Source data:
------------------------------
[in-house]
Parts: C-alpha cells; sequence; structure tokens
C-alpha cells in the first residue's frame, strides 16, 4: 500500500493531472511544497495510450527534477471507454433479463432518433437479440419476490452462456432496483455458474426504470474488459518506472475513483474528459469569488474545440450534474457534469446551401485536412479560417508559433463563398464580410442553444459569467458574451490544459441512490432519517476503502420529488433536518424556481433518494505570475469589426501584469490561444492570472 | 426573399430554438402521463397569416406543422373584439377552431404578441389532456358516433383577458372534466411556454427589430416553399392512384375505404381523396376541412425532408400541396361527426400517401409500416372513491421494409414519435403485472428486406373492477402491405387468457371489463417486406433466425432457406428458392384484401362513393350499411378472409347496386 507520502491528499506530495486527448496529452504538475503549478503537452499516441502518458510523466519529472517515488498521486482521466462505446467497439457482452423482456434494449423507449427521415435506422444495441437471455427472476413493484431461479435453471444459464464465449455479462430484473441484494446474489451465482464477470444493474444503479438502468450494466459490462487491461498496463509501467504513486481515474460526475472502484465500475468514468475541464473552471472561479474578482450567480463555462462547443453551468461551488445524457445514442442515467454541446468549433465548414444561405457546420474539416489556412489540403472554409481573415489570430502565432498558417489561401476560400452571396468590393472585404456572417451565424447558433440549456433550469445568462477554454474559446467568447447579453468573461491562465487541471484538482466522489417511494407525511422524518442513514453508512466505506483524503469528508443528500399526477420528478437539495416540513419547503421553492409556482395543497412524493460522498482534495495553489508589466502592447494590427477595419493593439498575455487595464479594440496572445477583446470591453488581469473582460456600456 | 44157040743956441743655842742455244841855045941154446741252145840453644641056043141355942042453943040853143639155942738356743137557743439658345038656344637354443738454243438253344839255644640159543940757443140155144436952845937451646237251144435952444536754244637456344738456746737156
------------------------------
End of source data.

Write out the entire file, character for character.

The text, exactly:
[in-house]
Parts: C-alpha cells; sequence; structure tokens
C-alpha cells in the first residue's frame, strides 16, 4: 500500500493531472511544497495510450527534477471507454433479463432518433437479440419476490452462456432496483455458474426504470474488459518506472475513483474528459469569488474545440450534474457534469446551401485536412479560417508559433463563398464580410442553444459569467458574451490544459441512490432519517476503502420529488433536518424556481433518494505570475469589426501584469490561444492570472 | 426573399430554438402521463397569416406543422373584439377552431404578441389532456358516433383577458372534466411556454427589430416553399392512384375505404381523396376541412425532408400541396361527426400517401409500416372513491421494409414519435403485472428486406373492477402491405387468457371489463417486406433466425432457406428458392384484401362513393350499411378472409347496386 507520502491528499506530495486527448496529452504538475503549478503537452499516441502518458510523466519529472517515488498521486482521466462505446467497439457482452423482456434494449423507449427521415435506422444495441437471455427472476413493484431461479435453471444459464464465449455479462430484473441484494446474489451465482464477470444493474444503479438502468450494466459490462487491461498496463509501467504513486481515474460526475472502484465500475468514468475541464473552471472561479474578482450567480463555462462547443453551468461551488445524457445514442442515467454541446468549433465548414444561405457546420474539416489556412489540403472554409481573415489570430502565432498558417489561401476560400452571396468590393472585404456572417451565424447558433440549456433550469445568462477554454474559446467568447447579453468573461491562465487541471484538482466522489417511494407525511422524518442513514453508512466505506483524503469528508443528500399526477420528478437539495416540513419547503421553492409556482395543497412524493460522498482534495495553489508589466502592447494590427477595419493593439498575455487595464479594440496572445477583446470591453488581469473582460456600456 | 44157040743956441743655842742455244841855045941154446741252145840453644641056043141355942042453943040853143639155942738356743137557743439658345038656344637354443738454243438253344839255644640159543940757443140155144436952845937451646237251144435952444536754244637456344738456746737156